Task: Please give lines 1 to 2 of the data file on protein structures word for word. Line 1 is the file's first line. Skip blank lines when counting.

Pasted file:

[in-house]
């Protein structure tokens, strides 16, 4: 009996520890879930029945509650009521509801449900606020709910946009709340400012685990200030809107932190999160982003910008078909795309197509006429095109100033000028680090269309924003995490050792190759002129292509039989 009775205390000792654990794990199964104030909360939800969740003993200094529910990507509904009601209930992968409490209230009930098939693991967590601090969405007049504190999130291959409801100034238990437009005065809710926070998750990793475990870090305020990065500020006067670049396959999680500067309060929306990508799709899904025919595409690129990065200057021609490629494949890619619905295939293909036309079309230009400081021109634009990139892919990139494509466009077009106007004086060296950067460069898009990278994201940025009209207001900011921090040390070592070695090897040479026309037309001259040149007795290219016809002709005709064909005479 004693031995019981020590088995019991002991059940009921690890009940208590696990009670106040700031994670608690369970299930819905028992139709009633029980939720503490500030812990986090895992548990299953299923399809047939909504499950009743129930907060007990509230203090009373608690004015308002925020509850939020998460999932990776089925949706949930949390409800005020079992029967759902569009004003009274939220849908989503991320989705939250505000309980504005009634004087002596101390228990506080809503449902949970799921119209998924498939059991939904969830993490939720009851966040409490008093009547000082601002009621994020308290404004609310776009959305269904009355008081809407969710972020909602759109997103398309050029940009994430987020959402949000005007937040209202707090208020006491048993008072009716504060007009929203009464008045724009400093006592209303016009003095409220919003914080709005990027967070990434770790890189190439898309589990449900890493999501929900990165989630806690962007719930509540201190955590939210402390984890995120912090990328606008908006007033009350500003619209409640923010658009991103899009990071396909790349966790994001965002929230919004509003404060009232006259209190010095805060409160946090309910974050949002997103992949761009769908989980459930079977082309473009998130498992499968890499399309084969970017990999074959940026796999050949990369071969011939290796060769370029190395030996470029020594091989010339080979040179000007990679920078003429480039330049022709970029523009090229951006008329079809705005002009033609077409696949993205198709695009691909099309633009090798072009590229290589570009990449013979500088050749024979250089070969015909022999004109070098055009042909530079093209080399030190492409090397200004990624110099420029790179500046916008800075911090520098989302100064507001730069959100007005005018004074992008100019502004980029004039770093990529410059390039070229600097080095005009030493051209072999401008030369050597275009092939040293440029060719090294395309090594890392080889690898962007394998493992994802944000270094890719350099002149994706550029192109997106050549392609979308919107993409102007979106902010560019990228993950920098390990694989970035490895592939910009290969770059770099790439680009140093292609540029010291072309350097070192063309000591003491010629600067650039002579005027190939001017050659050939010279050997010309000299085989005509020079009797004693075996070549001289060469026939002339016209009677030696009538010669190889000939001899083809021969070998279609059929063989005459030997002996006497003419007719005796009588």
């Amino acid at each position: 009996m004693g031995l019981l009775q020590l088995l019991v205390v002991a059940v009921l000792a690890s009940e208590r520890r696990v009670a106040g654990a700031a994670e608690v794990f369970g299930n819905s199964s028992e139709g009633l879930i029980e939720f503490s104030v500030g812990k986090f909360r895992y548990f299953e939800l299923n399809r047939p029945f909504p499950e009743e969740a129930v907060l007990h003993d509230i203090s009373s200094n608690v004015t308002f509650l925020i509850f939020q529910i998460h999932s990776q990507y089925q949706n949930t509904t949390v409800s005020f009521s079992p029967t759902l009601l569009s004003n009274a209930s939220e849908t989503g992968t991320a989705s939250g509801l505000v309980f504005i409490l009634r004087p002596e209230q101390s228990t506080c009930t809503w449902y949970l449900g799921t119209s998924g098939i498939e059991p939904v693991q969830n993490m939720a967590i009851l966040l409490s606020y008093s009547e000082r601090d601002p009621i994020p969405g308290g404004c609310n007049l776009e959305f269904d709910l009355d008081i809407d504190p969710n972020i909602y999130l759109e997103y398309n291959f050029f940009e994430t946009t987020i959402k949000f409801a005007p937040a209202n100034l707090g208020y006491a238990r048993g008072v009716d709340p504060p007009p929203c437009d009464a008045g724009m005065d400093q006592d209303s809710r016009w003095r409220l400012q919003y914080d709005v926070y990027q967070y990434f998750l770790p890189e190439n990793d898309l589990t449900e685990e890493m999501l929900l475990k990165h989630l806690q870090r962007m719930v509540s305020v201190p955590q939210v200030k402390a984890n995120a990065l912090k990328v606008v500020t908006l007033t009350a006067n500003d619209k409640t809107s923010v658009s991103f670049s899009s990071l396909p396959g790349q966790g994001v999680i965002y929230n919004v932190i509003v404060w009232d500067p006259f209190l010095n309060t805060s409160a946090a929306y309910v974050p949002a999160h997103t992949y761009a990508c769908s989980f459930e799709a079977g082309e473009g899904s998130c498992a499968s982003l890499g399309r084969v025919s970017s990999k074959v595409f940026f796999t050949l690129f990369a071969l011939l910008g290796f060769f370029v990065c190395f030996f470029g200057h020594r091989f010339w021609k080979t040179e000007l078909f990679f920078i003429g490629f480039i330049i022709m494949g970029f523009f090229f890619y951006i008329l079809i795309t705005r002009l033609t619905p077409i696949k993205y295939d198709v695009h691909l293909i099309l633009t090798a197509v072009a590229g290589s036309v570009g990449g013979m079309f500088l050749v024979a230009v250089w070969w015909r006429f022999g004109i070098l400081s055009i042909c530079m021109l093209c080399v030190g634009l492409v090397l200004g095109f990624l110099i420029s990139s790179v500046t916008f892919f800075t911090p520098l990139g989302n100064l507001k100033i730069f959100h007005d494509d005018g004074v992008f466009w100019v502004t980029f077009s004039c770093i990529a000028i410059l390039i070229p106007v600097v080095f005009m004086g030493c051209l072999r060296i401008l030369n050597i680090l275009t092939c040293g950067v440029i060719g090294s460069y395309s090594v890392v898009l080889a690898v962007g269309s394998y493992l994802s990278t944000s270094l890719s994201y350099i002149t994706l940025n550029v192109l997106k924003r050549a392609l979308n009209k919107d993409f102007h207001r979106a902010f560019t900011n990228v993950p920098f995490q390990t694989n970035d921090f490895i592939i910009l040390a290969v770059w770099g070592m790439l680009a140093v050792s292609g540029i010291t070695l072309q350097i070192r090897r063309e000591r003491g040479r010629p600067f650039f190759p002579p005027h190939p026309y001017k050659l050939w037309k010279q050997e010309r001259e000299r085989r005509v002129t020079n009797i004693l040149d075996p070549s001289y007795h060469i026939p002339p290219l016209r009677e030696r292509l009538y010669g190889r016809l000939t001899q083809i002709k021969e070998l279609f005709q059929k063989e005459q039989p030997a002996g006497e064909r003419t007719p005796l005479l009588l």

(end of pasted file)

[in-house]
């Protein structure tokens, strides 16, 4: 009996520890879930029945509650009521509801449900606020709910946009709340400012685990200030809107932190999160982003910008078909795309197509006429095109100033000028680090269309924003995490050792190759002129292509039989 009775205390000792654990794990199964104030909360939800969740003993200094529910990507509904009601209930992968409490209230009930098939693991967590601090969405007049504190999130291959409801100034238990437009005065809710926070998750990793475990870090305020990065500020006067670049396959999680500067309060929306990508799709899904025919595409690129990065200057021609490629494949890619619905295939293909036309079309230009400081021109634009990139892919990139494509466009077009106007004086060296950067460069898009990278994201940025009209207001900011921090040390070592070695090897040479026309037309001259040149007795290219016809002709005709064909005479 004693031995019981020590088995019991002991059940009921690890009940208590696990009670106040700031994670608690369970299930819905028992139709009633029980939720503490500030812990986090895992548990299953299923399809047939909504499950009743129930907060007990509230203090009373608690004015308002925020509850939020998460999932990776089925949706949930949390409800005020079992029967759902569009004003009274939220849908989503991320989705939250505000309980504005009634004087002596101390228990506080809503449902949970799921119209998924498939059991939904969830993490939720009851966040409490008093009547000082601002009621994020308290404004609310776009959305269904009355008081809407969710972020909602759109997103398309050029940009994430987020959402949000005007937040209202707090208020006491048993008072009716504060007009929203009464008045724009400093006592209303016009003095409220919003914080709005990027967070990434770790890189190439898309589990449900890493999501929900990165989630806690962007719930509540201190955590939210402390984890995120912090990328606008908006007033009350500003619209409640923010658009991103899009990071396909790349966790994001965002929230919004509003404060009232006259209190010095805060409160946090309910974050949002997103992949761009769908989980459930079977082309473009998130498992499968890499399309084969970017990999074959940026796999050949990369071969011939290796060769370029190395030996470029020594091989010339080979040179000007990679920078003429480039330049022709970029523009090229951006008329079809705005002009033609077409696949993205198709695009691909099309633009090798072009590229290589570009990449013979500088050749024979250089070969015909022999004109070098055009042909530079093209080399030190492409090397200004990624110099420029790179500046916008800075911090520098989302100064507001730069959100007005005018004074992008100019502004980029004039770093990529410059390039070229600097080095005009030493051209072999401008030369050597275009092939040293440029060719090294395309090594890392080889690898962007394998493992994802944000270094890719350099002149994706550029192109997106050549392609979308919107993409102007979106902010560019990228993950920098390990694989970035490895592939910009290969770059770099790439680009140093292609540029010291072309350097070192063309000591003491010629600067650039002579005027190939001017050659050939010279050997010309000299085989005509020079009797004693075996070549001289060469026939002339016209009677030696009538010669190889000939001899083809021969070998279609059929063989005459030997002996006497003419007719005796009588």